Himachal Dental

Choosing Metal Free Dentistry

Posted in Cosmetic Dentistry by UK Dental Tourism on December 27, 2009
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Many of us have received amalgam (silver) fillings, but Dr. Goma’s cosmetic dentistry practice has made noticeable metal fillings a thing of the past. Aside from creating a more appealing smile visually, metal-free fillings may also be better for your health. Despite warnings and scientific proof that metal-free fillings are a better choice than metal amalgam fillings, many patients are not well-informed as to the benefits of metal-free fillings and the risks of metal amalgam fillings.

Dangers of Amalgam
Most metal amalgam fillings are 50% mercury. One specific danger of these mercury fillings is amalgam poisoning. Signs of amalgam poisoning include:

-Difficulty in concentration and memory
-Chronic Fatigue Syndrome
-Sleep disturbances and restlessness
-Numbness or pain in the arms and legs
-Bleeding gums

Choosing Metal-Free
Metal-free fillings are a great choice if you need new fillings or want to replace metal ones. The advantages to metal free fillings include:

-No release of toxins into the body
-Decreased sensitivity to heat and cold
-Aesthetically appealing and more natural looking
-Stronger bonding to prevent future tooth fractures
-Less vulnerable to pain when biting

Types of Metal-Free Fillings
Metal free fillings come in two specific options.

-Composite Resin dental fillings are made of a plastic dental resin. They are strong, durable, and create a natural looking smile. When this material is used to fill cavities, its color looks like your natural tooth.

-Porcelain fillings are also available and have certain advantages. These fillings require less of your natural tooth material to be removed and don’t transfer hot and cold temperatures as much as metal fillings do.

Dental bonding is a cosmetic dentistry procedure that involves the application of a durable resin material to the tooth. A  dentist will use a special light to harden the resin material, which is similar in color to your teeth, to make it bond to your tooth to improve or restore your smile.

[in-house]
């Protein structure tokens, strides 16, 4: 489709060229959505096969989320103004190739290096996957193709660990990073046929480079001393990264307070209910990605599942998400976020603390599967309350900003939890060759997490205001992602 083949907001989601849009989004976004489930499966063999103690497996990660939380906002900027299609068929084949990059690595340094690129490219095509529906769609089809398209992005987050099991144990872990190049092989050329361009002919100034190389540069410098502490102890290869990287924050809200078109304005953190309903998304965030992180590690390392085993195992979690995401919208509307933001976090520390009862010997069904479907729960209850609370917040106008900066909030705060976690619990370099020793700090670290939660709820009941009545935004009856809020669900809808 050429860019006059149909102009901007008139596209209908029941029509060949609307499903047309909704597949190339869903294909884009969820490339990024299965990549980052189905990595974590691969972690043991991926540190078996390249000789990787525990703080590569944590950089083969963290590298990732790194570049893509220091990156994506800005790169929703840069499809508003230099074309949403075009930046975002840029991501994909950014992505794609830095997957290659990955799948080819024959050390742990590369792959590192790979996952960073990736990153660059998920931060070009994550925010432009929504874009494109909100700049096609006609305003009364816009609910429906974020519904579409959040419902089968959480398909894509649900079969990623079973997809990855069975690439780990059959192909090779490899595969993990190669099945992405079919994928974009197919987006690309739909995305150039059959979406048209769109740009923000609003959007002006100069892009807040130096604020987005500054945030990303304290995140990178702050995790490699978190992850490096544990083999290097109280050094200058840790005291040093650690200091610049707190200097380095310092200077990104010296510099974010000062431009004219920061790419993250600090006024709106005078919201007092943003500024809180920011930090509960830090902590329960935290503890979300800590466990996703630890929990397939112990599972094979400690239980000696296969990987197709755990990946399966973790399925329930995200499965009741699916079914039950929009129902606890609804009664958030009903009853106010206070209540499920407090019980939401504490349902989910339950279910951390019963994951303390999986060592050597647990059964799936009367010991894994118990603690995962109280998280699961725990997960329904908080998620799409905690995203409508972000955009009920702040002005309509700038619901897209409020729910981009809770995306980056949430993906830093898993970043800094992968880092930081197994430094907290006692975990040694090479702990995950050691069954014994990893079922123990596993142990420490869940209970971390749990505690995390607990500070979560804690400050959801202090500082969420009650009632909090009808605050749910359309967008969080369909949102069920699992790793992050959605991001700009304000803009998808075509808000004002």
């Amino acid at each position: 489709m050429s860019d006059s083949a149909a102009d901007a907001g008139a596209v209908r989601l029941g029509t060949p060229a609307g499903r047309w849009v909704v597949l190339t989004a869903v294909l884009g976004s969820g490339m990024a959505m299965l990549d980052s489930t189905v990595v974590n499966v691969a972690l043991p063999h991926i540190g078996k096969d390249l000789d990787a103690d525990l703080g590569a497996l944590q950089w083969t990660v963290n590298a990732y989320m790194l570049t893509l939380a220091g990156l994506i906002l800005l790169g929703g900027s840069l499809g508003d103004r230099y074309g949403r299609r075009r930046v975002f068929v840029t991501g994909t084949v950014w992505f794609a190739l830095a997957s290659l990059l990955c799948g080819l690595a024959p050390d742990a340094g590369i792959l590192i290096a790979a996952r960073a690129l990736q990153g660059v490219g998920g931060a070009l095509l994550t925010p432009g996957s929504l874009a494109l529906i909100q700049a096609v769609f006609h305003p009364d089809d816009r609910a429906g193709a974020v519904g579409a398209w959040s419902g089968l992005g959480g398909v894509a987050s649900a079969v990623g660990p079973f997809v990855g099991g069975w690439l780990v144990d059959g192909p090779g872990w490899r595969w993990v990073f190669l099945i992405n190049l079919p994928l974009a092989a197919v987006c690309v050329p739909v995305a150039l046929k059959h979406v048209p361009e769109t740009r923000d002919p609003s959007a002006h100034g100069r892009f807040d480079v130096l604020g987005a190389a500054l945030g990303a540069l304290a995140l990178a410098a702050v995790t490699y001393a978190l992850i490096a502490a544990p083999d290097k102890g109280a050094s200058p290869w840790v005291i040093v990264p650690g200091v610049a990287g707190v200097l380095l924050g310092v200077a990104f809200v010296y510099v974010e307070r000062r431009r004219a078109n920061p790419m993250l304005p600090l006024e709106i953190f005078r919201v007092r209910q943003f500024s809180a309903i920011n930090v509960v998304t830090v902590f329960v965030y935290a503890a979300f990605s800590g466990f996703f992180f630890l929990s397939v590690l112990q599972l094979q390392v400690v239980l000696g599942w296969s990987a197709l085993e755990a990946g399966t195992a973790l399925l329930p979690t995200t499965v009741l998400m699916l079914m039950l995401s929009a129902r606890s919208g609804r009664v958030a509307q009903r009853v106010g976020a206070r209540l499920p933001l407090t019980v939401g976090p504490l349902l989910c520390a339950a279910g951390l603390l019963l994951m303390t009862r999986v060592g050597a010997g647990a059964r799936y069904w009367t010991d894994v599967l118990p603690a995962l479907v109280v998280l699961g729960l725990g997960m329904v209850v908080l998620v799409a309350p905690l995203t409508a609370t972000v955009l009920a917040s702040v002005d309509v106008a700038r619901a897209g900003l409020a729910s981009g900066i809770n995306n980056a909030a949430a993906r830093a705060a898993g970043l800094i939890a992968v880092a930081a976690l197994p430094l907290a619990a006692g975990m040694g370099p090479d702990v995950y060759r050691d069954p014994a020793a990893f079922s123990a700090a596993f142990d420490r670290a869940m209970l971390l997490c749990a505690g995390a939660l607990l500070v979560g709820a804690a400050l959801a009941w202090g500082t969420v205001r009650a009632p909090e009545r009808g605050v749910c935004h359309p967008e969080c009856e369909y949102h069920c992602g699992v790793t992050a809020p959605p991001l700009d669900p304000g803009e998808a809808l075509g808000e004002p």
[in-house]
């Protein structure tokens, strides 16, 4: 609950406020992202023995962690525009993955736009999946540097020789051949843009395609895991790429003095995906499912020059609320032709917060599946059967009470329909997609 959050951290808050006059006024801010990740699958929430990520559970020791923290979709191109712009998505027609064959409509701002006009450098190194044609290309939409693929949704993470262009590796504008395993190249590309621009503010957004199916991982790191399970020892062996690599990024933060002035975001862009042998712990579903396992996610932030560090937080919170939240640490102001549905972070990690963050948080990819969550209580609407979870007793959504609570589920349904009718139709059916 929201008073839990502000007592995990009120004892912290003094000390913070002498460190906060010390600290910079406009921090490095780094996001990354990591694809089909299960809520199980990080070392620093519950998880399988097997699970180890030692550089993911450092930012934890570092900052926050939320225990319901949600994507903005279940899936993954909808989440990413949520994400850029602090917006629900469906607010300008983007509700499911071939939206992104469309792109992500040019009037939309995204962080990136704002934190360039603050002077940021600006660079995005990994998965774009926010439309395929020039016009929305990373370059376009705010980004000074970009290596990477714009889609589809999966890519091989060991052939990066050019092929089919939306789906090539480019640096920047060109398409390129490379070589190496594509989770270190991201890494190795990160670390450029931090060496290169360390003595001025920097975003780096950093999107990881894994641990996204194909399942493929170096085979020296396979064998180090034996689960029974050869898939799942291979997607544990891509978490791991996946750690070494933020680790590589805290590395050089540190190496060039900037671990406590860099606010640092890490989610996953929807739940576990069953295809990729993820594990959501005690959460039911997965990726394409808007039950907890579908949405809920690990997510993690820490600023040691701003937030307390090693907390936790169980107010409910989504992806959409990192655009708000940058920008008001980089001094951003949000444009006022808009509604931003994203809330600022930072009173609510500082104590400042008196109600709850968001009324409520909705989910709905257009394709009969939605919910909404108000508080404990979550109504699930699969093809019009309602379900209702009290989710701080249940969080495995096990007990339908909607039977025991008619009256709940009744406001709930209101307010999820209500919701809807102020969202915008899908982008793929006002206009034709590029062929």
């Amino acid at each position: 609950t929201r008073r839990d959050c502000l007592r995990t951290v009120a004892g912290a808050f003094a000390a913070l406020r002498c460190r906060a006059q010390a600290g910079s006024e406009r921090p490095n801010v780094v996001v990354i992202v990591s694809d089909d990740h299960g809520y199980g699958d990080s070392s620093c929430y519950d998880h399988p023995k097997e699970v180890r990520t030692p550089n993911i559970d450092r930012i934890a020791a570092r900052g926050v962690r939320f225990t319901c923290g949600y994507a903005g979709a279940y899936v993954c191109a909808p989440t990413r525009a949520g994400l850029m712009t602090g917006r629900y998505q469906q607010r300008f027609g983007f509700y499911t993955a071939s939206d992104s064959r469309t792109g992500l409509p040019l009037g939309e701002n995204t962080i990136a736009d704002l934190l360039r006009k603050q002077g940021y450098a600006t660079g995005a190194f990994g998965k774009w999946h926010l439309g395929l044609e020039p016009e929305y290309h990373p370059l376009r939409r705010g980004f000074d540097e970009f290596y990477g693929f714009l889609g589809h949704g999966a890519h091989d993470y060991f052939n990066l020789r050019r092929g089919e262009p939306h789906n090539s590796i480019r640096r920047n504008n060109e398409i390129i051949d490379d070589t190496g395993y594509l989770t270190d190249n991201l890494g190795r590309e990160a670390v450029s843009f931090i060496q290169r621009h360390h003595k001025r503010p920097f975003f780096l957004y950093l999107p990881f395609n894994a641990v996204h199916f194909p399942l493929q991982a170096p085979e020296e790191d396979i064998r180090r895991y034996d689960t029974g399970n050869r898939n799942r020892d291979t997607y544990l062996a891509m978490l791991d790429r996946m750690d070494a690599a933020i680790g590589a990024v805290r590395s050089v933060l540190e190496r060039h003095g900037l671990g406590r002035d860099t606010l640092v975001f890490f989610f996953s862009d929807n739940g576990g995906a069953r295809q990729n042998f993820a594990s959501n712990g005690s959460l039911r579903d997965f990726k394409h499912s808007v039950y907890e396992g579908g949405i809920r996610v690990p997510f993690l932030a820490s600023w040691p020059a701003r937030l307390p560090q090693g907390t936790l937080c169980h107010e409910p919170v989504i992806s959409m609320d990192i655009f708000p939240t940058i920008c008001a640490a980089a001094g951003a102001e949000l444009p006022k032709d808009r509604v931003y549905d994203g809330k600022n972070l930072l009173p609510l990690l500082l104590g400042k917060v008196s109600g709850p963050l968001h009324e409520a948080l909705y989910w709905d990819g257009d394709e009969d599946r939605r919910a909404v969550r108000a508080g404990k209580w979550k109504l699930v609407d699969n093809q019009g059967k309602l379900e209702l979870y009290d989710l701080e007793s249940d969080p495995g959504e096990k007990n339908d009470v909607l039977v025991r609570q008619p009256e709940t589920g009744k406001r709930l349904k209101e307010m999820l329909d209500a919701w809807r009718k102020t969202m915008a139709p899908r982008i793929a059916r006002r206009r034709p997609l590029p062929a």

Dental bonding can be used to:
• Repair decayed teeth. Your  dentist can use composite resin materials to fill cavities
• Close gaps between teeth
• Repair cracked or chipped teeth
• Eliminate discolored teeth
• Improve the appearance of your teeth by making them longer
• Change the shape of your teeth
• Cosmetic substitute to amalgam fillings
• Protection for your tooth’s root or a portion of it which has been opened when your gums recede.

Cosmetic Dentistry : Beautiful Smiles

Cosmetic dentistry is all about improving the aesthetics of your smile. Many people don’t feel confident about smiling in photographs, and feel wary of showing their teeth in social interactions because they’re discoloured, crooked, or have unsightly gaps. Fortunately there is a safe and easy solution available through your dentist – known as the ‘smile makeover.’A smile makeover – another term for cosmetic dentistry – involves one or more of a range of dental procedures, such as teeth whitening, veneers, crowns, white fillings, orthodontics, gum reshaping, and dental bridges. In fact, many cosmetic dentists also offer facial rejuvenation such as Botox. Together, these treatments can transform the shape of your smile, bringing huge psychological and relationship benefits.CEREC is a hi-tech alternative to dental putty (which is used to make impressions of your teeth). A sophisticated camera sends a 3D image to an onsite milling machine, which produces a new crown or veneer from a ceramic block. CEREC is fast and eliminates the need for dental moulds and temporary fittings.Invisalign braces are clear plastic braces used to straighten teeth. This revolutionary alignment system is moulded for an exact fit, and worn for at least 22 hours a day, for 6-18 months.Lumineers are ultra-thin veneers which cover gaps between teeth and improve the appearance of worn or discoloured teeth.Veneers are a popular choice to transform crooked, stained, and damaged teeth into perfect pearly whites. It involves cementing a wafer thin shell (made from porcelain, ceramic or a composite bonding agent) over the top of the tooth.

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